The CW's "The 100" kicked off a new season on Wednesday night and, as usual, it didn't disappoint. If you haven't seen "The 100" yet, you're missing out. Here's 12 spoiler-free reason to start binge-watching "The 100" immediately.
1. The books.
Frankly, after watching the first action-packed season, I found the books underwhelming. No disrespect to Kass Morgan, but the show has transcended the books. That doesn't always happen with book-to-show adaptations, and I think the fact "The 100" functions so well as a stand-alone show is impressive.
2. The mythology.
The culture "The 100" has cultivated is astonishing. The people on the ground--Grounders, as the main protagonists call them--live in clans bound together by a revolutionary coalition under one ruler-- Heda, the Commander. When the main characters--the Sky People--land on Earth, the peace of the coalition is threatened.
3. The language.
Blood must have blood. The language of the 12 clans adds to the immersive culture of the "The 100." That language is known as Trigedasleng, and David Peterson is responsible for creating it. Trigedasleng sounds a lot like muddled English, which makes sense because "The 100" takes place in post-apocalyptic Virginia. David Peterson is also responsible for creating the languages of the Dothraki and High Valeria of "Game of Thrones."
4. The social commentary.
"The 100" is built on the "us vs. them" trope. There is a strong prejudice between the Grounders and the Sky People that stems from a lack of understanding. Often, it reflects race relations in America and the history of colonization. Also, many of the events that happen throughout the seasons have a historical relevance. There's Grounder internment, prisoner experimentations, and senseless massacres.
5. The moral complexity.
In "The 100" there's no such thing as heroes and villains. We all know that's not the way the world works, and "The 100" doesn't even bother trying to make their characters look like they have the moral high ground. What's right and wrong is in the eyes of the beholder, and it often puts people at odds. It can also forge unlikely alliances.
6. The representation.
There is a wealth of diversity in the show and that always deserves to be mentioned. Openly gay, lesbian, and bisexual characters. Also, there are a lot of black, Latino, and Asian actors. The best part: race and sexuality are never questioned or discriminated against.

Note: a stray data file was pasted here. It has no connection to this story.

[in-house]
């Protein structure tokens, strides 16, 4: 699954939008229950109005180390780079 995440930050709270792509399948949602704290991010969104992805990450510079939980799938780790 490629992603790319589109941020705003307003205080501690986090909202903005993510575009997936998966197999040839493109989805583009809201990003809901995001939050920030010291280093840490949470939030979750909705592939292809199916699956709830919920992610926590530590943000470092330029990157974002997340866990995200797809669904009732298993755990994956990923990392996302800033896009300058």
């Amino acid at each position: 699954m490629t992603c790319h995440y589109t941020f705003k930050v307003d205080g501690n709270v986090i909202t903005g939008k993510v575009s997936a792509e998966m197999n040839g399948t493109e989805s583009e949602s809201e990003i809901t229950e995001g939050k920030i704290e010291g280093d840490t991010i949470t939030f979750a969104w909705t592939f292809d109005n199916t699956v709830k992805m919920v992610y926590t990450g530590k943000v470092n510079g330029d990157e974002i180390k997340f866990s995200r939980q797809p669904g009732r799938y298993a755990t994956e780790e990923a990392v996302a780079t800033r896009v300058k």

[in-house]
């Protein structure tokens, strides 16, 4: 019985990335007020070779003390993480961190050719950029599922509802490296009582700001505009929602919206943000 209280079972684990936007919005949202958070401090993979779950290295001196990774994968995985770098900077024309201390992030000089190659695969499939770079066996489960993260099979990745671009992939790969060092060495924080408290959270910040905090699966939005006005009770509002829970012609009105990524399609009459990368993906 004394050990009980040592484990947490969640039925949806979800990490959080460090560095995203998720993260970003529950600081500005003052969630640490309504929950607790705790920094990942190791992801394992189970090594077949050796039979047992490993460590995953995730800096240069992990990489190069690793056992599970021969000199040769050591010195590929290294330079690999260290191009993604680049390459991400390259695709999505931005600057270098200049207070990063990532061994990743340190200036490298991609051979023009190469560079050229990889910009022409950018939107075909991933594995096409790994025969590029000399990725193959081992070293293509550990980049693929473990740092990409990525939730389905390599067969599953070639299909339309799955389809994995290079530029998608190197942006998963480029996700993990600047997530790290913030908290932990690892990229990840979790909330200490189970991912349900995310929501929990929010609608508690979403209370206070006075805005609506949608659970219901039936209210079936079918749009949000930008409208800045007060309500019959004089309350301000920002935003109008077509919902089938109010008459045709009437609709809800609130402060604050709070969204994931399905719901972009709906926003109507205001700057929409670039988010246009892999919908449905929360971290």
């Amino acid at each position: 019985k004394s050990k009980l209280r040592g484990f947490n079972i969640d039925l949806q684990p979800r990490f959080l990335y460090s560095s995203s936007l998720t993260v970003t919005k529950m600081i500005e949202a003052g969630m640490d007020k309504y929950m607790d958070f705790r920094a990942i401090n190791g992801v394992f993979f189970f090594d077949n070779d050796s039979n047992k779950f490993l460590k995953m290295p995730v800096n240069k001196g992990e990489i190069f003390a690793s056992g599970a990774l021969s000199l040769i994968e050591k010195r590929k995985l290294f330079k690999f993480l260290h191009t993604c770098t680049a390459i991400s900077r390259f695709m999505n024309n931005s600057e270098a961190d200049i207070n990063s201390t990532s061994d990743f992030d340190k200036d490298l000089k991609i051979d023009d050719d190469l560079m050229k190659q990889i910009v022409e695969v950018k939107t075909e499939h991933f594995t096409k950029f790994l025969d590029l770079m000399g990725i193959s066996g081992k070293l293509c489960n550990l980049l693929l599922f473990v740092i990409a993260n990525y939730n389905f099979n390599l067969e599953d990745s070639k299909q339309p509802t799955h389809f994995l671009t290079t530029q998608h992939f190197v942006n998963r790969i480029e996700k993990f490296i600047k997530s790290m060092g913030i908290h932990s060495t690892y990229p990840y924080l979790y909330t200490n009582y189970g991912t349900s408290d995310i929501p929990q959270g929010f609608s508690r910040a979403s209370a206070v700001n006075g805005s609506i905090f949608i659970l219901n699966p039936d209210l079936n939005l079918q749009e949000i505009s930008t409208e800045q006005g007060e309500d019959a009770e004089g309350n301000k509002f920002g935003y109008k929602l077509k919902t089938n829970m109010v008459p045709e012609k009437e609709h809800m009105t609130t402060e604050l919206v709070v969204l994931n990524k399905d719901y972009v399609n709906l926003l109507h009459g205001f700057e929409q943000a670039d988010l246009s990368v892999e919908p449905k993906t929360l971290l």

7. The strong female characters.
There is not one weak female character in this show. The whole cast is full of strong-willed, intelligent women that often save the day. Aside from, Clarke, the main protagonist, Raven and Octavia seriously kick ass. And they all work together and build each other up instead of being petty and dramatic--as many women are in television these days.
8. The blend of genres.
SciFi or post-apocalyptic? Why not have both? "The 100" takes the best parts of SciFi--space age technology, a creative ruling class system--and blends it with all the raw survivalism of the post-apocalyptic, dystopian genre.
9. The character growth.
From fresh-faced, naive teens to calculating warlords. Each character changes so drastically by the choices they have made that they're almost unrecognizable from the pilot episode, which is great because who needs happy-go-lucky characters? Look at how much Clarke has changed from the pilot to the middle of season three. I've got one word for you: Wanheda.
10. The 'ships.
Clexa. Bellarke. Linctavia. "The 100" fandom goes nuts for these couples. The best part: romance is on the back burner. It's so refreshing to have a show on the CW in which who's sleeping with who isn't main source of drama. Survival is the only goal, companionship just happens along the way.
11. The pacing.
There's not a dull moment in "The 100." Even the light, tender moments are tinged with the threat of war and death. Every episode holds some major happening. There are fast paced fight scenes and suspenseful strategy meetings. Everything matters.
12. The fact that it's all on Netflix.
Binge away, folks! I promise you won't be disappointed.